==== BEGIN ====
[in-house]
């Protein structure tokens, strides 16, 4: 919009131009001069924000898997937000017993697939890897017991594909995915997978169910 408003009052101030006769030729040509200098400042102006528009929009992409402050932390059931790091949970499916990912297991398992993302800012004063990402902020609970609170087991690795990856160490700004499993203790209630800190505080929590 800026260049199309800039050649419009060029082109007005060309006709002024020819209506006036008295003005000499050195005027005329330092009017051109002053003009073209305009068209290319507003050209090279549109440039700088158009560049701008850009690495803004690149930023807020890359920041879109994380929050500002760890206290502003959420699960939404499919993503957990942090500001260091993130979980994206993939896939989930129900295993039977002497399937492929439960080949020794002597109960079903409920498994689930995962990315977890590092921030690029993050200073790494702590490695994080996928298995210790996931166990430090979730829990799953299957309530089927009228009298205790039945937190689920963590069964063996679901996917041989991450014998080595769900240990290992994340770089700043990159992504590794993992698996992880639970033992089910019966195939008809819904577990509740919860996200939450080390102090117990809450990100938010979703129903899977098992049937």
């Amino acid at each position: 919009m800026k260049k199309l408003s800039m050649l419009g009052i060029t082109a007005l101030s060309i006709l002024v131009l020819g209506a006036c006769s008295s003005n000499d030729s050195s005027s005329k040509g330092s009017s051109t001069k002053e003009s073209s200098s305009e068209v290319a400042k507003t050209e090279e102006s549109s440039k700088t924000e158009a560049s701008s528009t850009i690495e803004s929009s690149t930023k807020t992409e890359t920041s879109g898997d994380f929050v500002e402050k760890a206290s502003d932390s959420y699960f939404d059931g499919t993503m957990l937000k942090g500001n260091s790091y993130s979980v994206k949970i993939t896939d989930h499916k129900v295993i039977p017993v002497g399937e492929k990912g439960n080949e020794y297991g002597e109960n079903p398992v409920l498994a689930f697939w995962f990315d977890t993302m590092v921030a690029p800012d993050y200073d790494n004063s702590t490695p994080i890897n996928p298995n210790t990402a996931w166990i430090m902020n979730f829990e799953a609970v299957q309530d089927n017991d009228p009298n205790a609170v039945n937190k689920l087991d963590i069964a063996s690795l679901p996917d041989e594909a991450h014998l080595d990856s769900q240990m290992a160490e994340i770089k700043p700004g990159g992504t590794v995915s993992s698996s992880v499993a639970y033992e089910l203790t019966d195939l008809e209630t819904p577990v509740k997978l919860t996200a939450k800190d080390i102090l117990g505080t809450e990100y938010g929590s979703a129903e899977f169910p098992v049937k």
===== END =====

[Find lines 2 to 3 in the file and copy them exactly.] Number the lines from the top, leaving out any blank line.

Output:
């Protein structure tokens, strides 16, 4: 919009131009001069924000898997937000017993697939890897017991594909995915997978169910 408003009052101030006769030729040509200098400042102006528009929009992409402050932390059931790091949970499916990912297991398992993302800012004063990402902020609970609170087991690795990856160490700004499993203790209630800190505080929590 800026260049199309800039050649419009060029082109007005060309006709002024020819209506006036008295003005000499050195005027005329330092009017051109002053003009073209305009068209290319507003050209090279549109440039700088158009560049701008850009690495803004690149930023807020890359920041879109994380929050500002760890206290502003959420699960939404499919993503957990942090500001260091993130979980994206993939896939989930129900295993039977002497399937492929439960080949020794002597109960079903409920498994689930995962990315977890590092921030690029993050200073790494702590490695994080996928298995210790996931166990430090979730829990799953299957309530089927009228009298205790039945937190689920963590069964063996679901996917041989991450014998080595769900240990290992994340770089700043990159992504590794993992698996992880639970033992089910019966195939008809819904577990509740919860996200939450080390102090117990809450990100938010979703129903899977098992049937």
């Amino acid at each position: 919009m800026k260049k199309l408003s800039m050649l419009g009052i060029t082109a007005l101030s060309i006709l002024v131009l020819g209506a006036c006769s008295s003005n000499d030729s050195s005027s005329k040509g330092s009017s051109t001069k002053e003009s073209s200098s305009e068209v290319a400042k507003t050209e090279e102006s549109s440039k700088t924000e158009a560049s701008s528009t850009i690495e803004s929009s690149t930023k807020t992409e890359t920041s879109g898997d994380f929050v500002e402050k760890a206290s502003d932390s959420y699960f939404d059931g499919t993503m957990l937000k942090g500001n260091s790091y993130s979980v994206k949970i993939t896939d989930h499916k129900v295993i039977p017993v002497g399937e492929k990912g439960n080949e020794y297991g002597e109960n079903p398992v409920l498994a689930f697939w995962f990315d977890t993302m590092v921030a690029p800012d993050y200073d790494n004063s702590t490695p994080i890897n996928p298995n210790t990402a996931w166990i430090m902020n979730f829990e799953a609970v299957q309530d089927n017991d009228p009298n205790a609170v039945n937190k689920l087991d963590i069964a063996s690795l679901p996917d041989e594909a991450h014998l080595d990856s769900q240990m290992a160490e994340i770089k700043p700004g990159g992504t590794v995915s993992s698996s992880v499993a639970y033992e089910l203790t019966d195939l008809e209630t819904p577990v509740k997978l919860t996200a939450k800190d080390i102090l117990g505080t809450e990100y938010g929590s979703a129903e899977f169910p098992v049937k």